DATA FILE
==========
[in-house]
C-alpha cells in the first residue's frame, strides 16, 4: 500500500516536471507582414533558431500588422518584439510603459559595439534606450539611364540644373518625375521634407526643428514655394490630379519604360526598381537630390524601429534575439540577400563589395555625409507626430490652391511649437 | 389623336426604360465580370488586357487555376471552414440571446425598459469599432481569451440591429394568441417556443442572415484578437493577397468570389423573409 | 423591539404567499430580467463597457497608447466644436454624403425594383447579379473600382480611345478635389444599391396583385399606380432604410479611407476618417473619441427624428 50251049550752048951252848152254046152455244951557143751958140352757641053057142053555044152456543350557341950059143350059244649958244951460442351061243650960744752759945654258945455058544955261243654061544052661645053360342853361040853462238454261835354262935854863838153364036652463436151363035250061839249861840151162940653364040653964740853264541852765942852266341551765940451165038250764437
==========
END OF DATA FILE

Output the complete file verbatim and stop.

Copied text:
[in-house]
C-alpha cells in the first residue's frame, strides 16, 4: 500500500516536471507582414533558431500588422518584439510603459559595439534606450539611364540644373518625375521634407526643428514655394490630379519604360526598381537630390524601429534575439540577400563589395555625409507626430490652391511649437 | 389623336426604360465580370488586357487555376471552414440571446425598459469599432481569451440591429394568441417556443442572415484578437493577397468570389423573409 | 423591539404567499430580467463597457497608447466644436454624403425594383447579379473600382480611345478635389444599391396583385399606380432604410479611407476618417473619441427624428 50251049550752048951252848152254046152455244951557143751958140352757641053057142053555044152456543350557341950059143350059244649958244951460442351061243650960744752759945654258945455058544955261243654061544052661645053360342853361040853462238454261835354262935854863838153364036652463436151363035250061839249861840151162940653364040653964740853264541852765942852266341551765940451165038250764437